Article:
Halacha for Monday 14 Kislev 5781 November 30 2020

Uncertainty About a Life-Threatening Situation

Question: If one desecrates Shabbat on behalf of an ill person and it turns out that the action one performed that desecrated the Shabbat was actually unnecessary, does one require atonement for this transgression?

Answer: If one desecrated Shabbat for no good reason, such as driving on Shabbat under non-life-threatening circumstances, certainly when one repents for one’s sin, one will need to go through a repentance process for one’s terrible acts of desecrating the holy Shabbat. When Hashem sees one’s great suffering and remorse, He will in turn accept one’s repentance and forgive him.

However, if one desecrates Shabbat in order to help save a Jewish person whose life is in danger, one has performed a great Mitzvah, as we have discussed in previous Halachot, and this is actually required by the Torah. Indeed, our Sages tell us in Masechet Yoma that in such cases, Shabbat should be desecrated for the ill person by the generation’s greatest Torah scholars and there is no reason to try and facilitate the desecration of Shabbat by simple Jews; it is indeed forbidden to do so, for people might come to believe that there is something wrong with Shabbat desecration on behalf on an individual who is ill.

Some women had the custom that after they would desecrate the Shabbat on behalf of a woman who has gone into labor or any other sick individual, they would fast afterwards in order to atone for the Shabbat desecration that they performed. Maran Rabbeinu Ovadia Yosef zt”l writes that this is a foolish and pointless thing to do, for the Torah commands that Shabbat be desecrated for the Mitzvah of Berit Milah (ritual circumcision) and we see many Mohalim (ritual circumcisers) who freely desecrate Shabbat in order to perform the Milah. Does it make any sense that a Mohel, who is commanded by the Torah to perform a Milah on Shabbat, would need to fast afterwards to atone for his sin?! The same applies here where one desecrates Shabbat in order to save the life of someone in a life-threatening situation, one has certainly performed a great Mitzvah and no form of atonement or repentance is required at all.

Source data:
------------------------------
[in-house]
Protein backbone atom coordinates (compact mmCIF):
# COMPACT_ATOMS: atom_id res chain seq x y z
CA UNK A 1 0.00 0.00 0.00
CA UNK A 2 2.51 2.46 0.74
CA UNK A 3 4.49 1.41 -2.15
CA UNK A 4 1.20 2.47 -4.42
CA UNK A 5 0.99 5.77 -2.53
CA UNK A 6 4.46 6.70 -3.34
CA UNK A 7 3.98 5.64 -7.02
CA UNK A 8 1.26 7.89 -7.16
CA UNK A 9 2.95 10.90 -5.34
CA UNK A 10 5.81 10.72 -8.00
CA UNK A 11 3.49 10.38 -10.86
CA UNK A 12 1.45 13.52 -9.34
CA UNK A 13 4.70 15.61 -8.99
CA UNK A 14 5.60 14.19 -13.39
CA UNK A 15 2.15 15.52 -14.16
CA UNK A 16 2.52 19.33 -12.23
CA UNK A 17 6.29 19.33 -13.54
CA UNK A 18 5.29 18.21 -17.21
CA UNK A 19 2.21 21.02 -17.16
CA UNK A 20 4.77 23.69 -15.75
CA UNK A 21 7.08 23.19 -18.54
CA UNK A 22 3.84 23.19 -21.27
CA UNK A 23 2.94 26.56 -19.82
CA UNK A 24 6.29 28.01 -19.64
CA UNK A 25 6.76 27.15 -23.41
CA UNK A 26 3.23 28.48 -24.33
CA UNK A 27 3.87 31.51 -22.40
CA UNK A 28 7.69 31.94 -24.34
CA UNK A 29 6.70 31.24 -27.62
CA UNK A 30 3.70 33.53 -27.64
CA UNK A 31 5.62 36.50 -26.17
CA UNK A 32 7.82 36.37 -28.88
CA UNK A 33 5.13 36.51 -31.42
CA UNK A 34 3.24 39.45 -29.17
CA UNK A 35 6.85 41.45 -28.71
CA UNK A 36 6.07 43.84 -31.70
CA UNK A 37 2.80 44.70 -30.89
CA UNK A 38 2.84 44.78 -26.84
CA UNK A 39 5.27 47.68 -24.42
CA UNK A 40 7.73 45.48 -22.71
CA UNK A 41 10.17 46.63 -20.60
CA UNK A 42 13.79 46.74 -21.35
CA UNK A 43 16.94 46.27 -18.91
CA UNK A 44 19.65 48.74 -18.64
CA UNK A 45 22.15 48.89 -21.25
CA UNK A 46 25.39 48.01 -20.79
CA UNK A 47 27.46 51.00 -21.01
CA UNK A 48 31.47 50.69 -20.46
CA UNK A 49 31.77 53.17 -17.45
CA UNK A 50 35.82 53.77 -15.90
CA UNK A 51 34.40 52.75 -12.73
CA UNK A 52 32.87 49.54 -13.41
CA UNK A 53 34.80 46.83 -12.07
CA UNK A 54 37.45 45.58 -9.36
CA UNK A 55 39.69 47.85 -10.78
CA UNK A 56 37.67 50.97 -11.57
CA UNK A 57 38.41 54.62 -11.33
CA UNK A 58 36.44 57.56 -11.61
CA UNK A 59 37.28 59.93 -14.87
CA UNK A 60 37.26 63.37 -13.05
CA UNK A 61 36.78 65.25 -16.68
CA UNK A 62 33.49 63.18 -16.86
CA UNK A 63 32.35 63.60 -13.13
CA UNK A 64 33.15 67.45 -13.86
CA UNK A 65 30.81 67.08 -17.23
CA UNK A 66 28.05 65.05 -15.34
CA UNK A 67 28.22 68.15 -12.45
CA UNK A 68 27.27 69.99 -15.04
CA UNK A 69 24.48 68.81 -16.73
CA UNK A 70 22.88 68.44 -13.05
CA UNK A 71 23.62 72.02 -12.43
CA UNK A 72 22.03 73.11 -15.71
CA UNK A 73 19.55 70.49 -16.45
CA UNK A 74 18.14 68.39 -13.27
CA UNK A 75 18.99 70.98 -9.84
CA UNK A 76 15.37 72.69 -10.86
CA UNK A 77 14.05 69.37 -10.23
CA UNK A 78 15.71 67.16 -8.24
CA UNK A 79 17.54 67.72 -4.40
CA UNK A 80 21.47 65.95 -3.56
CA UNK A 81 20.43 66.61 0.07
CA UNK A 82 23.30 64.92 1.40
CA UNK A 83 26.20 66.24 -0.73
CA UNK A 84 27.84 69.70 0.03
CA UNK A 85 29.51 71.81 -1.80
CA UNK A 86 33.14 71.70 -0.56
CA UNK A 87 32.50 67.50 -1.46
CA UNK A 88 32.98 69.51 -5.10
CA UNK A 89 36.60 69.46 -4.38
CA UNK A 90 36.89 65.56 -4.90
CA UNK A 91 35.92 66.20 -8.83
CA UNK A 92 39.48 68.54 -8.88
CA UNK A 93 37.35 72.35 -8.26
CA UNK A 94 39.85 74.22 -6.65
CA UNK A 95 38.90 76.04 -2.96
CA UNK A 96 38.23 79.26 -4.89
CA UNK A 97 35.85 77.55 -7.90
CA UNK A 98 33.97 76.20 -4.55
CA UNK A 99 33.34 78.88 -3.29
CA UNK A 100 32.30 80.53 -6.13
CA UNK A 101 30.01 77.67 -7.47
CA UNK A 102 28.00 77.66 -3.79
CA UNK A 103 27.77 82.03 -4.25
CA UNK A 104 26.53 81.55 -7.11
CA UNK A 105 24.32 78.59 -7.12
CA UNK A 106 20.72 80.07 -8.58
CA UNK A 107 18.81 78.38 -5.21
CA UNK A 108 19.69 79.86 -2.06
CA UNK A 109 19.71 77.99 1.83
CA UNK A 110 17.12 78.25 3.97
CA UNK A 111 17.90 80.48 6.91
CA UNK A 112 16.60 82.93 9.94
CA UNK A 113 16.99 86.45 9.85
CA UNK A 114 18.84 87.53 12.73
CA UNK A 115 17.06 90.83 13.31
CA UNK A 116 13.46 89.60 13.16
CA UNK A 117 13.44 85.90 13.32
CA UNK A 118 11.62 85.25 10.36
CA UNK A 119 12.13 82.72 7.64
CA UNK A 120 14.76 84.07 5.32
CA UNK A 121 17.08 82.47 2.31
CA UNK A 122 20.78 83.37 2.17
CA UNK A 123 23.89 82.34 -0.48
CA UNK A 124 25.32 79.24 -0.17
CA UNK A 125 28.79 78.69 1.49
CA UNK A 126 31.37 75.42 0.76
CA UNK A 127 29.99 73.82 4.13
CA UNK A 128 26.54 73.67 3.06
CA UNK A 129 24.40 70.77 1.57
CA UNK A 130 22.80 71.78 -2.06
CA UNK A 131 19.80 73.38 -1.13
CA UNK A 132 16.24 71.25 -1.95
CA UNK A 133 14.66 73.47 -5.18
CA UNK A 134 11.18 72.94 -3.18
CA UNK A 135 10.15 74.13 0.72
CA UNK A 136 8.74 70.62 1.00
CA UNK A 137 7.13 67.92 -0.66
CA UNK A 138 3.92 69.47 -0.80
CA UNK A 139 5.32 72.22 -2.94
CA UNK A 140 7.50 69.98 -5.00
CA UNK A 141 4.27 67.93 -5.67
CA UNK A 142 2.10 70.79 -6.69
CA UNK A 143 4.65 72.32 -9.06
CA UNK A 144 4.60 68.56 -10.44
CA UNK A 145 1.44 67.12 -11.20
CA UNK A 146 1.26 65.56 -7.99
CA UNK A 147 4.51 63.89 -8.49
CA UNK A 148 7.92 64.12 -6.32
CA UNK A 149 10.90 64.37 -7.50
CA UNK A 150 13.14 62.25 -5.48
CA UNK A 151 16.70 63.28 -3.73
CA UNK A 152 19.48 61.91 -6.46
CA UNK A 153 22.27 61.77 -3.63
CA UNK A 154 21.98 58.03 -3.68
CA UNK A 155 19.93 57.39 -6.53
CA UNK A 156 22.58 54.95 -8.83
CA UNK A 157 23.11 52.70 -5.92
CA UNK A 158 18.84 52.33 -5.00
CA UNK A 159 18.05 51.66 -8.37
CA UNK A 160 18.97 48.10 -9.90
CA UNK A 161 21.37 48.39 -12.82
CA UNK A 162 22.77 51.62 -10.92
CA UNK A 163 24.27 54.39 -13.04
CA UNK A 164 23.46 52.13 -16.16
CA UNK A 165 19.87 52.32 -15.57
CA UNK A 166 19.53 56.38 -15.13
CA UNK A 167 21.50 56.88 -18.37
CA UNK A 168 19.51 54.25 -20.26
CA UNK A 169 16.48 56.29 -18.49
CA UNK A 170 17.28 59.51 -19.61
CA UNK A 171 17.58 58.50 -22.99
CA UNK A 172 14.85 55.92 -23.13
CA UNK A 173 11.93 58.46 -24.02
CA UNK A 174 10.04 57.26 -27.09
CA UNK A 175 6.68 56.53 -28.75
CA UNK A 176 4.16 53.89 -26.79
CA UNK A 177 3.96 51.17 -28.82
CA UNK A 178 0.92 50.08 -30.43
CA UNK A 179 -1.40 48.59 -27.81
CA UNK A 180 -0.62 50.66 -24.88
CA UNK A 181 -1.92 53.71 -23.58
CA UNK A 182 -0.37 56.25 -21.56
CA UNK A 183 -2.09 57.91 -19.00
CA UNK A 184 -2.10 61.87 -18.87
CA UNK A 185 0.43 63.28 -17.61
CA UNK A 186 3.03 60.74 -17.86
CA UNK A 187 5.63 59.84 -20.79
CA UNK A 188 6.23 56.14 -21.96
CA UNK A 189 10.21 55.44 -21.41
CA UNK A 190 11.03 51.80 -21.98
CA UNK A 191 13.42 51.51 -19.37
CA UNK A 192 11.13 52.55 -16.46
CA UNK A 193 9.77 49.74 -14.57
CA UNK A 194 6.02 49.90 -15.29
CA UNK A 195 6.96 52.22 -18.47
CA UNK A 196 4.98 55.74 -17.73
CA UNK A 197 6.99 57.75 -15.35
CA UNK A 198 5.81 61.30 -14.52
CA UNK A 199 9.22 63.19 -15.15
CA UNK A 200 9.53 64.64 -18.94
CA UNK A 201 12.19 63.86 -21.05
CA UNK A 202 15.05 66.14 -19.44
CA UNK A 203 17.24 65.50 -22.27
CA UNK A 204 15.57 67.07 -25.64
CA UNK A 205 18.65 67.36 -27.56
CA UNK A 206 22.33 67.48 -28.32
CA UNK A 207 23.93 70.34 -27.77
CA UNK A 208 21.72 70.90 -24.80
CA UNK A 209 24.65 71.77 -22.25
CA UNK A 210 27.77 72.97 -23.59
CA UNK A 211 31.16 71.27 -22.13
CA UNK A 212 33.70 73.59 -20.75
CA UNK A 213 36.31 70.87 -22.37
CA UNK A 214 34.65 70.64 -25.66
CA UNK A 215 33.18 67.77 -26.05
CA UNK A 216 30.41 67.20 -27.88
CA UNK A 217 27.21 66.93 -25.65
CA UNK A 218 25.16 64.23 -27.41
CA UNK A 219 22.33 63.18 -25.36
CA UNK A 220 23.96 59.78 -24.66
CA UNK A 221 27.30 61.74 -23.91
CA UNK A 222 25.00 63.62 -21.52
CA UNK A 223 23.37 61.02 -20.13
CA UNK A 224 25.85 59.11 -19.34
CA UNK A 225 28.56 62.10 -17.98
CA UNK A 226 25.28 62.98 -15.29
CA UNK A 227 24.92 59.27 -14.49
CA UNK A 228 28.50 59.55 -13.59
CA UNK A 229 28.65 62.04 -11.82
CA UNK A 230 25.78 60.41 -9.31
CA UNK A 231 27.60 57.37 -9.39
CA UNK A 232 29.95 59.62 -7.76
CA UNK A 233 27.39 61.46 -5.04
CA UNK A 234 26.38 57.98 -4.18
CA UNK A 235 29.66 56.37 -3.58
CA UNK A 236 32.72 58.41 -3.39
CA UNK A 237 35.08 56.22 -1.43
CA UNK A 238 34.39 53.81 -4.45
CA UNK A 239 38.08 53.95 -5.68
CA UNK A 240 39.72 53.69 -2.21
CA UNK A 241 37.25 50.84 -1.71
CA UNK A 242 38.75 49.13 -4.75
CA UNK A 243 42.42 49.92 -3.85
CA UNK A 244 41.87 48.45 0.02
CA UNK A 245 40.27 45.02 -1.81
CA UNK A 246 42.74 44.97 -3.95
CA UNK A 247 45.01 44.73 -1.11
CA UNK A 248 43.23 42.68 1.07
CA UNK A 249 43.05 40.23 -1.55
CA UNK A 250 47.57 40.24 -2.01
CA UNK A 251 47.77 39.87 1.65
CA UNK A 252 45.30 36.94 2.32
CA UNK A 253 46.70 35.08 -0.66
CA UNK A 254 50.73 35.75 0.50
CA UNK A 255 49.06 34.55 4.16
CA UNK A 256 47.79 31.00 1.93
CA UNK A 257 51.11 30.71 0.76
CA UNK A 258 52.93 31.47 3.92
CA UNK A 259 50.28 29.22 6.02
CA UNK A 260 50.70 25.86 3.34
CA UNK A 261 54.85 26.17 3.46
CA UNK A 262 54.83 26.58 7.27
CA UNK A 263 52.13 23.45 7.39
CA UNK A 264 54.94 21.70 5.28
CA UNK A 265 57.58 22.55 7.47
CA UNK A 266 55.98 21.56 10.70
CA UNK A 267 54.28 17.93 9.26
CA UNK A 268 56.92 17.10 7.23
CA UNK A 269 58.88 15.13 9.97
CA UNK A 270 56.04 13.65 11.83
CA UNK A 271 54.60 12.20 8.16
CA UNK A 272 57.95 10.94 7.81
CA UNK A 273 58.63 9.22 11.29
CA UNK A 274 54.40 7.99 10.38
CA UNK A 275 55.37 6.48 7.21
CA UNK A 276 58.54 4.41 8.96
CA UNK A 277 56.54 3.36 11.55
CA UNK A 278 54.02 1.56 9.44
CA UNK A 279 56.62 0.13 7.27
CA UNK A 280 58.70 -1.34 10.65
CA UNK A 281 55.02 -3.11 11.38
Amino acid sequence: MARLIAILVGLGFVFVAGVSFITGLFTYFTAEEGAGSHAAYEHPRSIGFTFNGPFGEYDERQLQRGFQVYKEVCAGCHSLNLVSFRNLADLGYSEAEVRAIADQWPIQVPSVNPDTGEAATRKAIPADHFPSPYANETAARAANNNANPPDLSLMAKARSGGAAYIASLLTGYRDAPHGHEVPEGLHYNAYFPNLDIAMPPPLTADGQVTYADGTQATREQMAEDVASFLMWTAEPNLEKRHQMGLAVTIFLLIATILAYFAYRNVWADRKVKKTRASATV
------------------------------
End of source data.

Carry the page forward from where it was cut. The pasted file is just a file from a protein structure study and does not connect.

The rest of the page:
Even if it turns out later that it was not necessary to desecrate Shabbat for this ill individual, for instance, when a woman feels that she is going into labor on Shabbat and her husband rushes her to the hospital by car but she only ends up giving birth a few days later, the husband need not feel any remorse for what he has done, for he has acted in accordance with Torah law which dictates that Shabbat must be desecrated even when there is a doubt regarding a life-threatening circumstance.

This is indeed illustrated by Maran Ha’Shulchan Aruch who writes that if an ill person needs to eat one fig (in order to restore his health) and ten people go and each one plucked a fig off the tree on his behalf, none of them are liable for Shabbat desecration, as all of them acted according to Torah law and “all of them will receive great reward from Hashem.”

In the Responsa Benei Tzion, the author was asked by a certain Torah scholar who was instructed by doctors to eat on Yom Kippur and after doing so and recovering, he began to regret what he did and he started doubting whether the doctors’ instruction were really accurate as he did not feel so weak to begin with and maybe he really did not need to eat on this holiest of days. The author responded that the Poskim write clearly that even if the ill individual states unequivocally that he does not need to eat but the doctors say that he does, he is entirely obligated to heed the doctors’ instructions. He continues, “And I am certain that he requires no atonement, as our Sages say that a sick person does not recover until all of his sins are atoned for in Heaven.” Thus, this question does not begin and the patient does not need to repent at all.